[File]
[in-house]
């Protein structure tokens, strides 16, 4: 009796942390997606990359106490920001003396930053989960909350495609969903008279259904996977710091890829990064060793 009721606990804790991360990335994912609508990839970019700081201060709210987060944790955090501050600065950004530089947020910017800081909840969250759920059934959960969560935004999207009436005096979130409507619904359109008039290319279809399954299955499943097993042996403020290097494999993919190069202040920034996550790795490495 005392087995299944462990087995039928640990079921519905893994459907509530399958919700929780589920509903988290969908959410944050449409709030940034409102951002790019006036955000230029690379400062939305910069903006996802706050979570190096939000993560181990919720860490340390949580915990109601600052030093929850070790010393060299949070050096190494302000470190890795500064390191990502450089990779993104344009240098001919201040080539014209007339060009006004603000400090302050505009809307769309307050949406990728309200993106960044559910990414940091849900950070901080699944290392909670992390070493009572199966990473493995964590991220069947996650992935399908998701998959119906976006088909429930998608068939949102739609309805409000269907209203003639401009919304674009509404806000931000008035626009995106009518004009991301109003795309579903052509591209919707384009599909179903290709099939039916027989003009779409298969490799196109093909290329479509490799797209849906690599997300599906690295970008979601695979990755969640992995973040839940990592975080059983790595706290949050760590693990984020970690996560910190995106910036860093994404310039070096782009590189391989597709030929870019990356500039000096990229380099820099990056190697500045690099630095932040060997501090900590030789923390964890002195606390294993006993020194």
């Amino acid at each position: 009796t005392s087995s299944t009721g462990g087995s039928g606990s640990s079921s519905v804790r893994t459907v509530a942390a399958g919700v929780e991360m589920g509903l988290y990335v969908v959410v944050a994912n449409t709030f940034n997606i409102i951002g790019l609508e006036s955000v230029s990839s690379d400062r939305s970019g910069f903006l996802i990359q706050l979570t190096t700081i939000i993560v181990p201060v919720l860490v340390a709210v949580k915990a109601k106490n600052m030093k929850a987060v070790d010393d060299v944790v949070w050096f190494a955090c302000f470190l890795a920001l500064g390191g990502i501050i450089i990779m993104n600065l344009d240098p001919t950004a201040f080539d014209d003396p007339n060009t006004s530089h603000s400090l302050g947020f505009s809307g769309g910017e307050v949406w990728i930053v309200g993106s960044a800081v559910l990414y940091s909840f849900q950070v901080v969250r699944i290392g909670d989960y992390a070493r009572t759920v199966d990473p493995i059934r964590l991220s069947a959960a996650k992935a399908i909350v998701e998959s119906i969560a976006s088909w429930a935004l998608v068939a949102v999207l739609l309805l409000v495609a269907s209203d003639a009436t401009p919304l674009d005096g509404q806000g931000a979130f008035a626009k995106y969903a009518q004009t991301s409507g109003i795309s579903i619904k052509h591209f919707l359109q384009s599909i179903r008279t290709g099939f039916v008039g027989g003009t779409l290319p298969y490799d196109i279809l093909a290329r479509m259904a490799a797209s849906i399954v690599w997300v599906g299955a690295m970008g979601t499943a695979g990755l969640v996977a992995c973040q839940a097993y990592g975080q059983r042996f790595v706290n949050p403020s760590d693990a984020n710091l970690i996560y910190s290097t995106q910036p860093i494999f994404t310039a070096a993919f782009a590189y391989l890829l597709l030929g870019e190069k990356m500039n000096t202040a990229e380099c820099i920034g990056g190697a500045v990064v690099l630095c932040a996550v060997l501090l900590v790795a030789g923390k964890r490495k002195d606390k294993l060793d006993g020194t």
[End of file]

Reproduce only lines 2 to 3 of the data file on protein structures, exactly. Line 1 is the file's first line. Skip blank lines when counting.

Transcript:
């Protein structure tokens, strides 16, 4: 009796942390997606990359106490920001003396930053989960909350495609969903008279259904996977710091890829990064060793 009721606990804790991360990335994912609508990839970019700081201060709210987060944790955090501050600065950004530089947020910017800081909840969250759920059934959960969560935004999207009436005096979130409507619904359109008039290319279809399954299955499943097993042996403020290097494999993919190069202040920034996550790795490495 005392087995299944462990087995039928640990079921519905893994459907509530399958919700929780589920509903988290969908959410944050449409709030940034409102951002790019006036955000230029690379400062939305910069903006996802706050979570190096939000993560181990919720860490340390949580915990109601600052030093929850070790010393060299949070050096190494302000470190890795500064390191990502450089990779993104344009240098001919201040080539014209007339060009006004603000400090302050505009809307769309307050949406990728309200993106960044559910990414940091849900950070901080699944290392909670992390070493009572199966990473493995964590991220069947996650992935399908998701998959119906976006088909429930998608068939949102739609309805409000269907209203003639401009919304674009509404806000931000008035626009995106009518004009991301109003795309579903052509591209919707384009599909179903290709099939039916027989003009779409298969490799196109093909290329479509490799797209849906690599997300599906690295970008979601695979990755969640992995973040839940990592975080059983790595706290949050760590693990984020970690996560910190995106910036860093994404310039070096782009590189391989597709030929870019990356500039000096990229380099820099990056190697500045690099630095932040060997501090900590030789923390964890002195606390294993006993020194």
């Amino acid at each position: 009796t005392s087995s299944t009721g462990g087995s039928g606990s640990s079921s519905v804790r893994t459907v509530a942390a399958g919700v929780e991360m589920g509903l988290y990335v969908v959410v944050a994912n449409t709030f940034n997606i409102i951002g790019l609508e006036s955000v230029s990839s690379d400062r939305s970019g910069f903006l996802i990359q706050l979570t190096t700081i939000i993560v181990p201060v919720l860490v340390a709210v949580k915990a109601k106490n600052m030093k929850a987060v070790d010393d060299v944790v949070w050096f190494a955090c302000f470190l890795a920001l500064g390191g990502i501050i450089i990779m993104n600065l344009d240098p001919t950004a201040f080539d014209d003396p007339n060009t006004s530089h603000s400090l302050g947020f505009s809307g769309g910017e307050v949406w990728i930053v309200g993106s960044a800081v559910l990414y940091s909840f849900q950070v901080v969250r699944i290392g909670d989960y992390a070493r009572t759920v199966d990473p493995i059934r964590l991220s069947a959960a996650k992935a399908i909350v998701e998959s119906i969560a976006s088909w429930a935004l998608v068939a949102v999207l739609l309805l409000v495609a269907s209203d003639a009436t401009p919304l674009d005096g509404q806000g931000a979130f008035a626009k995106y969903a009518q004009t991301s409507g109003i795309s579903i619904k052509h591209f919707l359109q384009s599909i179903r008279t290709g099939f039916v008039g027989g003009t779409l290319p298969y490799d196109i279809l093909a290329r479509m259904a490799a797209s849906i399954v690599w997300v599906g299955a690295m970008g979601t499943a695979g990755l969640v996977a992995c973040q839940a097993y990592g975080q059983r042996f790595v706290n949050p403020s760590d693990a984020n710091l970690i996560y910190s290097t995106q910036p860093i494999f994404t310039a070096a993919f782009a590189y391989l890829l597709l030929g870019e190069k990356m500039n000096t202040a990229e380099c820099i920034g990056g190697a500045v990064v690099l630095c932040a996550v060997l501090l900590v790795a030789g923390k964890r490495k002195d606390k294993l060793d006993g020194t």